Accordingly, the Chancellor directed the Office of Academic Affairs to produce a report detailing the scope and causes of the problem and recommending solutions. That report was sent to the UFS in October 2010. To facilitate the sharing of information and the circulations of comments, the Office of Academic Affairs established a web site (www.cuny.edu/pathways). Hundreds of documents and comments were posted there over the ensuing months. In addition, the Executive Vice Chancellor for Academic Affairs and her staff attended more than 70 meetings of faculty governance organizations, disciplinary councils and other faculty and student groups to discuss the issue and proposed solutions. As a result of this process, the proposal put forth by the Chancellery was modified in significant ways to permit greater flexibility. Furthermore, in order to permit full consideration by all constituencies within the University, the schedule for presentation of the matter to the Board was delayed from the May 2l to the June 27, 2011 Board meeting. A number of faculty organizations and departments passed resolutions regarding this matter; some opposed the proposal of the Chancellery, while others requested more time for discussion. The University Student Senate (“USS”) passed a resolution supporting the proposal.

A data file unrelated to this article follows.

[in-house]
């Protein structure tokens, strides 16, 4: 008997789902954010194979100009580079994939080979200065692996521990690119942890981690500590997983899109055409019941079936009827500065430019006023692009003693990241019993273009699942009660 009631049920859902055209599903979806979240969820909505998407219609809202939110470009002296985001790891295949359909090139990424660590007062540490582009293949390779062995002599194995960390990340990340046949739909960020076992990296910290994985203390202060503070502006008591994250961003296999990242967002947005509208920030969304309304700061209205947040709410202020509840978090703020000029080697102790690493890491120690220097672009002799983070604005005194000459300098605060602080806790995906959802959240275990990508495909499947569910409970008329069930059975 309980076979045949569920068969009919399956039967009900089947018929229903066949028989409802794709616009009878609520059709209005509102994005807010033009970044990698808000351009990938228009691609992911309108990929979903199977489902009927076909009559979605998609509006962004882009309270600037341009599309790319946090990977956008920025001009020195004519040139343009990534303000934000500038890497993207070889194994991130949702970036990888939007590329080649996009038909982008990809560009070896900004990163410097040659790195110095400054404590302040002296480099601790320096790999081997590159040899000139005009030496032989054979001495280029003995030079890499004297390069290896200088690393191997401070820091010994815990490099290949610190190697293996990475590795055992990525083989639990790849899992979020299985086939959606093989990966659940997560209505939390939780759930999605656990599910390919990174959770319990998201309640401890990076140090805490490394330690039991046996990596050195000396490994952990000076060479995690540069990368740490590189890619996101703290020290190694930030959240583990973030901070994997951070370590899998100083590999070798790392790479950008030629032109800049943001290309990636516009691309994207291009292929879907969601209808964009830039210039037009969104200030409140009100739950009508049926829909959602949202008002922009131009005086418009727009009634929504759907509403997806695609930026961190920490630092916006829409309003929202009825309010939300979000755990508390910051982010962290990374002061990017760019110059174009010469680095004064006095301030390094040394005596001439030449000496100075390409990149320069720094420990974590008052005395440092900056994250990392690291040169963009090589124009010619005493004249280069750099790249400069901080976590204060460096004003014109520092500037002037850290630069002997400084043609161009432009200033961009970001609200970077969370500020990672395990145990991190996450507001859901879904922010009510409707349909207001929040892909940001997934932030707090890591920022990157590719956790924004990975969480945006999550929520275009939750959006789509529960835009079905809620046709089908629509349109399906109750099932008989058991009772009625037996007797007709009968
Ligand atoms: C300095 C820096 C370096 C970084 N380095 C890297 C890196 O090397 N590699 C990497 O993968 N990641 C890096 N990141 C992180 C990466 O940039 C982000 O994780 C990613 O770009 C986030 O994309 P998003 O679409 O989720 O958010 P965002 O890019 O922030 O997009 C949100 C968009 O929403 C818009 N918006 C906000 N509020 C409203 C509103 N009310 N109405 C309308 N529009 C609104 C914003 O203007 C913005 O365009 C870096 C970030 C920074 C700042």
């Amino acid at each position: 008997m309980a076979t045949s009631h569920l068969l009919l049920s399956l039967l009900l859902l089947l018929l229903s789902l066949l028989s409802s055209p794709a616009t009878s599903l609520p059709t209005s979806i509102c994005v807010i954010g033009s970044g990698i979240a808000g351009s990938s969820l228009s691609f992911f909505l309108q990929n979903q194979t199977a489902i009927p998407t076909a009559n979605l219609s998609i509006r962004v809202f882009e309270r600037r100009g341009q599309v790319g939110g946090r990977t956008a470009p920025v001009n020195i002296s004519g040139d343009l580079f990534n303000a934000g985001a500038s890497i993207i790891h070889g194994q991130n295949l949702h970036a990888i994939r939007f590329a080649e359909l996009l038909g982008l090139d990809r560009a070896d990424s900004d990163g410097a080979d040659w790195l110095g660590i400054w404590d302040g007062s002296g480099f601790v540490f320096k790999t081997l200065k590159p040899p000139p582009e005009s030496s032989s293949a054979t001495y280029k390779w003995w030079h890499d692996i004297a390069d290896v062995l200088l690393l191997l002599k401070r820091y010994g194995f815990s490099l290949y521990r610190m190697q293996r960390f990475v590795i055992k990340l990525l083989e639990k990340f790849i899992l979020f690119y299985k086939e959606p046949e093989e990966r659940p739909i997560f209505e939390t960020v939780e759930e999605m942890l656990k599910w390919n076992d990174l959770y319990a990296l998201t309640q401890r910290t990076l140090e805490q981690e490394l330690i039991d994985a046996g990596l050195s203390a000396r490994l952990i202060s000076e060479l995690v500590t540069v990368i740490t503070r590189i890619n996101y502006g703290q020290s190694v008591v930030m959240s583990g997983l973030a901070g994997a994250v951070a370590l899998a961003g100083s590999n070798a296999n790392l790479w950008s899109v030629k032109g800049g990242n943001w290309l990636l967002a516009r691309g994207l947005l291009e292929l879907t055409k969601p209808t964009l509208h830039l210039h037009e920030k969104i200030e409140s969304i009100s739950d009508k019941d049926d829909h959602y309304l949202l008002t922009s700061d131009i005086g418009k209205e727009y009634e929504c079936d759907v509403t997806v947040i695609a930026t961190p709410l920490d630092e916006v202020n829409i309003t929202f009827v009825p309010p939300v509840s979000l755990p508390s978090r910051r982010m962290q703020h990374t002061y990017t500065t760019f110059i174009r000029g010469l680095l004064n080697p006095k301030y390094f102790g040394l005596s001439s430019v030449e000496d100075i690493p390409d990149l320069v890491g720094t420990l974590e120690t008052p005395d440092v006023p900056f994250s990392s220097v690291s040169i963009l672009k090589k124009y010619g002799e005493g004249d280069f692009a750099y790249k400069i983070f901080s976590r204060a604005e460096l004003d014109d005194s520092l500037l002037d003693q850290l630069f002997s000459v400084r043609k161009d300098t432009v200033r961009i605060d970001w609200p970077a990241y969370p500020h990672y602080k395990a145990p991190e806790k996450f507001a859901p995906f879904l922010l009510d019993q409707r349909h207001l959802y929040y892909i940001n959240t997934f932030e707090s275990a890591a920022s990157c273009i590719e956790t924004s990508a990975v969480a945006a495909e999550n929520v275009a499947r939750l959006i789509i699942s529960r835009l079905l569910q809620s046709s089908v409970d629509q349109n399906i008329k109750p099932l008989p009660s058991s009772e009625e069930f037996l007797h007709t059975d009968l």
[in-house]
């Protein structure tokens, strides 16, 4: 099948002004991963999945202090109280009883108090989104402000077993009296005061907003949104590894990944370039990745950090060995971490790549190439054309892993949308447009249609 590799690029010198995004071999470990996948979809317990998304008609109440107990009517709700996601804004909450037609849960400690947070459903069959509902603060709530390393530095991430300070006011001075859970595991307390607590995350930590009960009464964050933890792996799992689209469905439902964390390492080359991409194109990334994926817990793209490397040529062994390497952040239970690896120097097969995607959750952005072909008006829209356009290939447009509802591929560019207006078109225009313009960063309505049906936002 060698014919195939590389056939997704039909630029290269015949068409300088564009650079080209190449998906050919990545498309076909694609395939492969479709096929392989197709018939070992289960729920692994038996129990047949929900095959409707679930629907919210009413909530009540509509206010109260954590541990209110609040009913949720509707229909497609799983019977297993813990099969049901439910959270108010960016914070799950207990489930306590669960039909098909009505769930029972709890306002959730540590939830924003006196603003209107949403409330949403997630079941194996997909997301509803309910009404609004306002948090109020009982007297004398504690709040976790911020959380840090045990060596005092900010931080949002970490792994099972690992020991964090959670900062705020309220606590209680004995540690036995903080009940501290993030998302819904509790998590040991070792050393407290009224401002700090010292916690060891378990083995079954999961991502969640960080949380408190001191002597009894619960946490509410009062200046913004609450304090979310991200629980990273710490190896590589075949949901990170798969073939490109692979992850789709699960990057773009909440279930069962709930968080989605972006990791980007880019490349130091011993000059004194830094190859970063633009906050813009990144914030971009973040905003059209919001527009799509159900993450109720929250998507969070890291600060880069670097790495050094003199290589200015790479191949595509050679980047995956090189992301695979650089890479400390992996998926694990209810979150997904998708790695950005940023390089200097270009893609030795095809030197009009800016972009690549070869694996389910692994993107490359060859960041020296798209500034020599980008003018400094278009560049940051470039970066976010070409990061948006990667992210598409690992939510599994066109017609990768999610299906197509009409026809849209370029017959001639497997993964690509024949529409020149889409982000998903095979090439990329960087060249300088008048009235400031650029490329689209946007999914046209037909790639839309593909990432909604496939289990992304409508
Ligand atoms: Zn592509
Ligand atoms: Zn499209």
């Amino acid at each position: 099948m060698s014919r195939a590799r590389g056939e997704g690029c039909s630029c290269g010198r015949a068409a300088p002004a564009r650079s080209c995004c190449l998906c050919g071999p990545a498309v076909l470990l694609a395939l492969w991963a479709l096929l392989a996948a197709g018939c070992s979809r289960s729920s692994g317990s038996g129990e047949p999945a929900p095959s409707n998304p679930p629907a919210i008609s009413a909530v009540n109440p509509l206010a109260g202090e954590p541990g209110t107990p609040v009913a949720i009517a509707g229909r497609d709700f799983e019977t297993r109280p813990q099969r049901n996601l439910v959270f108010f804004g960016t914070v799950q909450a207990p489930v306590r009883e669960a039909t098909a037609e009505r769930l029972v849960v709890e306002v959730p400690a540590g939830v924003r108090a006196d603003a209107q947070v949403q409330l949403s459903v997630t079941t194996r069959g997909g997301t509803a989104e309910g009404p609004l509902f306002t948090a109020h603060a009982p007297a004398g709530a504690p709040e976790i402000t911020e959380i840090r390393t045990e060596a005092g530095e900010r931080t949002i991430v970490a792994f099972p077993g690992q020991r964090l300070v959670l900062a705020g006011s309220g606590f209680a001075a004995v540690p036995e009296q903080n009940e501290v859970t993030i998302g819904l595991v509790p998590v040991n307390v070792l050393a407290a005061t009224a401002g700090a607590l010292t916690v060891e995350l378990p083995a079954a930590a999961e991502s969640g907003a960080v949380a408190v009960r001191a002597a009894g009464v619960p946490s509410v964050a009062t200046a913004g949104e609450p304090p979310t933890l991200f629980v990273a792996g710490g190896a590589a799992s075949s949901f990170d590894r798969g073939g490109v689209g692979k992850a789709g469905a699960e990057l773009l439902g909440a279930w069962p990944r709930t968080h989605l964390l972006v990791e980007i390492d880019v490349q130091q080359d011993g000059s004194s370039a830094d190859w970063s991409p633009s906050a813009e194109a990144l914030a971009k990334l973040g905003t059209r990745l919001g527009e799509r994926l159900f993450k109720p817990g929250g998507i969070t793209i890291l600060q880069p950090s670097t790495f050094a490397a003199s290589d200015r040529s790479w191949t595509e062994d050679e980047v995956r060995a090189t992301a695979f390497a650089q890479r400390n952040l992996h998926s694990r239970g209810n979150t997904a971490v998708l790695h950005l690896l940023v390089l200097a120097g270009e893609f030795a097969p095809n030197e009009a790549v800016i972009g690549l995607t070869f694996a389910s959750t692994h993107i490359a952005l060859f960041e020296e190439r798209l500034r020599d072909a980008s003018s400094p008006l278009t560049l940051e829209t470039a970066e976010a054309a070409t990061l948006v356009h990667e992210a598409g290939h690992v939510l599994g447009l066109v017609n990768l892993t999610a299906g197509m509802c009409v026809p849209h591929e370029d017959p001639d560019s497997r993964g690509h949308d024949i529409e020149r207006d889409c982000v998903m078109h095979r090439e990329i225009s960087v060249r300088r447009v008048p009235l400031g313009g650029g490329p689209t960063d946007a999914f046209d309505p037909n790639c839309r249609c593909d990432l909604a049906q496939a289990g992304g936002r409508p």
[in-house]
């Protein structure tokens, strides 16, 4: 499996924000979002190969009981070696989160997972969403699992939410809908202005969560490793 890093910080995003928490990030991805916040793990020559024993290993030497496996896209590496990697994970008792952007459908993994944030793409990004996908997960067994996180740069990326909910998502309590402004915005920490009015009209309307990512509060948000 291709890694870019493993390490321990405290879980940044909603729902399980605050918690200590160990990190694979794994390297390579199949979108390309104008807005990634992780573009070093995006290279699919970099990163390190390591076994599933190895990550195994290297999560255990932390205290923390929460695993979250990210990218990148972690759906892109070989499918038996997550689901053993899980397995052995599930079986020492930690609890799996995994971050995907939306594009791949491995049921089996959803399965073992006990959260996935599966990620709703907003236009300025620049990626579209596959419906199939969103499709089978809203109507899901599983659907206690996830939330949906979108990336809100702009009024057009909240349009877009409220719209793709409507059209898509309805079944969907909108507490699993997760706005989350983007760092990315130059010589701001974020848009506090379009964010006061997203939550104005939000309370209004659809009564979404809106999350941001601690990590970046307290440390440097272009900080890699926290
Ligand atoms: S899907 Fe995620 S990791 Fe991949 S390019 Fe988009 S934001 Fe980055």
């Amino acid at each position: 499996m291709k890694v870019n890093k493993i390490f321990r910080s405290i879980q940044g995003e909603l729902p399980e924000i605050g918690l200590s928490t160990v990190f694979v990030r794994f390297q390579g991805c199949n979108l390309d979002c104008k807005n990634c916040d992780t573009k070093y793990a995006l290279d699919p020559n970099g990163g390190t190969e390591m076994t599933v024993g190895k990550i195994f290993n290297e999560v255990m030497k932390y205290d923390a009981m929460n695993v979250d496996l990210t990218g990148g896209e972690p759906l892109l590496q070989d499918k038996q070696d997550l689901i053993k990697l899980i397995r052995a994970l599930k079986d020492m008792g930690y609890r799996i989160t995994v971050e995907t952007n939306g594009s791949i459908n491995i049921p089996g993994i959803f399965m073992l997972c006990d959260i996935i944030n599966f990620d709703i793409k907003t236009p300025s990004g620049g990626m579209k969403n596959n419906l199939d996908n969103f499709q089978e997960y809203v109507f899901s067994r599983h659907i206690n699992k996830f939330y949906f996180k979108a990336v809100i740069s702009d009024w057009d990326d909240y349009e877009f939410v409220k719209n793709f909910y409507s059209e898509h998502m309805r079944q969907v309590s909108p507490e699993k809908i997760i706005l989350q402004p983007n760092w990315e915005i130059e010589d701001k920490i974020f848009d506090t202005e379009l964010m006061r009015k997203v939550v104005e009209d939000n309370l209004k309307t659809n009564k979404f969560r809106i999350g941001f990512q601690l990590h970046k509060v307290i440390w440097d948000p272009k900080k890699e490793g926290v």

The Board’s Committee on Academic Policy, Programs and Research considered and approved the Pathways resolution at its meeting on June 6, 2011. A public hearing was held on June 20, 2011 which lasted more than three hours and was almost exclusively devoted to the final proposal. There were 67 speakers, including students, faculty and administrators. The students and administrators who spoke were uniformly in favor of the proposed resolution. The faculty speakers were divided, with a slight majority in opposition but a substantial minority in favor.
At its meeting on June 27, 2011, the Board of Trustees unanimously passed the resolution (which may be found at http://policy.cuny.edu/text/toc/btm/2011/06-27/ at pages 120-22). The resolution did the following:
General Education Framework – The resolution established a “Common Core” consisting of 30 credits for all CUNY colleges and a “College Option” for baccalaureate programs consisting of 12 additional credits. All undergraduates will be required to complete the Common Core to graduate with an A.A., A.S. or baccalaureate degree. Moreover, any courses completed within the Common Core at a CUNY college will be transferable in satisfaction of the Common Core at any other CUNY college. All baccalaureate students will be required to complete the College Option credits in order to graduate, except that students who transfer from an associate program to a baccalaureate program may not have to satisfy all of the 12 additional credits depending on the total number of credits they earned in their associate program and whether they earned an associate degree. All College Option credits will be transferable among all CUNY baccalaureate colleges.